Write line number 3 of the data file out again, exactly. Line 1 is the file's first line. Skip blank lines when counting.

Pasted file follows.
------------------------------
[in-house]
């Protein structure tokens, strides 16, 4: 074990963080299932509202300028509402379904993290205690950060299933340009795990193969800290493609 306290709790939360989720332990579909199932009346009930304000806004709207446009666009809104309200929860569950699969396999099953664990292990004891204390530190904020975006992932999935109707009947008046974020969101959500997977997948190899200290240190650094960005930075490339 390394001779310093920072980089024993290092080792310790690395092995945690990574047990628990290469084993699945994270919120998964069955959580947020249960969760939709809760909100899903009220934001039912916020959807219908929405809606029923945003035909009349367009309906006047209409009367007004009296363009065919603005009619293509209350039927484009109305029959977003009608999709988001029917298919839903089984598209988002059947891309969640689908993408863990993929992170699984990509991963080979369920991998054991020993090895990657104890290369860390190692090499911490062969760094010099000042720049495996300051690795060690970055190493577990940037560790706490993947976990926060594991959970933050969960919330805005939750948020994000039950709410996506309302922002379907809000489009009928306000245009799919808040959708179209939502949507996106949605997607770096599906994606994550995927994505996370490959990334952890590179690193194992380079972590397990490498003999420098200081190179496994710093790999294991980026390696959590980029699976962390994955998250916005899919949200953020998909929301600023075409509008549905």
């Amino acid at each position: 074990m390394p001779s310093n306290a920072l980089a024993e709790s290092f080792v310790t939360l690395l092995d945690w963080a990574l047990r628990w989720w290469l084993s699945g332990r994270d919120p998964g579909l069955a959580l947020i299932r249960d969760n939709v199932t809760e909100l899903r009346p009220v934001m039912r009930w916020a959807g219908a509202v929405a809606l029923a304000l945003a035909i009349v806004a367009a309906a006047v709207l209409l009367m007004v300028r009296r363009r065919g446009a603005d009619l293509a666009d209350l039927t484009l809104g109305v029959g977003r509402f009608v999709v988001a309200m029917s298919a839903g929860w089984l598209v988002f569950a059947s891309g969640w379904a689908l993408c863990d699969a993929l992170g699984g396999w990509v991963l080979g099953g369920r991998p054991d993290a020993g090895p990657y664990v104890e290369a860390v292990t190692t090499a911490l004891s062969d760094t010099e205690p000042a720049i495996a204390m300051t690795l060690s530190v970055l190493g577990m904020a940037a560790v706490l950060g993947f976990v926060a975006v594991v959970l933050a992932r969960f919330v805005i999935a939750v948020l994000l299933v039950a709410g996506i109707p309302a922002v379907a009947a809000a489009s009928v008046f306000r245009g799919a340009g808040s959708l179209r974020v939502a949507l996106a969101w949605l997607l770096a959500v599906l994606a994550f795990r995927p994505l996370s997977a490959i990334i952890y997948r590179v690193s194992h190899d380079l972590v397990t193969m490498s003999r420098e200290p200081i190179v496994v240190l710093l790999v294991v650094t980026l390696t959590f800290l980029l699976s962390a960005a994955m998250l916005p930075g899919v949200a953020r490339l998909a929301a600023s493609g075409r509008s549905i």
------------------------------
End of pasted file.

């Amino acid at each position: 074990m390394p001779s310093n306290a920072l980089a024993e709790s290092f080792v310790t939360l690395l092995d945690w963080a990574l047990r628990w989720w290469l084993s699945g332990r994270d919120p998964g579909l069955a959580l947020i299932r249960d969760n939709v199932t809760e909100l899903r009346p009220v934001m039912r009930w916020a959807g219908a509202v929405a809606l029923a304000l945003a035909i009349v806004a367009a309906a006047v709207l209409l009367m007004v300028r009296r363009r065919g446009a603005d009619l293509a666009d209350l039927t484009l809104g109305v029959g977003r509402f009608v999709v988001a309200m029917s298919a839903g929860w089984l598209v988002f569950a059947s891309g969640w379904a689908l993408c863990d699969a993929l992170g699984g396999w990509v991963l080979g099953g369920r991998p054991d993290a020993g090895p990657y664990v104890e290369a860390v292990t190692t090499a911490l004891s062969d760094t010099e205690p000042a720049i495996a204390m300051t690795l060690s530190v970055l190493g577990m904020a940037a560790v706490l950060g993947f976990v926060a975006v594991v959970l933050a992932r969960f919330v805005i999935a939750v948020l994000l299933v039950a709410g996506i109707p309302a922002v379907a009947a809000a489009s009928v008046f306000r245009g799919a340009g808040s959708l179209r974020v939502a949507l996106a969101w949605l997607l770096a959500v599906l994606a994550f795990r995927p994505l996370s997977a490959i990334i952890y997948r590179v690193s194992h190899d380079l972590v397990t193969m490498s003999r420098e200290p200081i190179v496994v240190l710093l790999v294991v650094t980026l390696t959590f800290l980029l699976s962390a960005a994955m998250l916005p930075g899919v949200a953020r490339l998909a929301a600023s493609g075409r509008s549905i």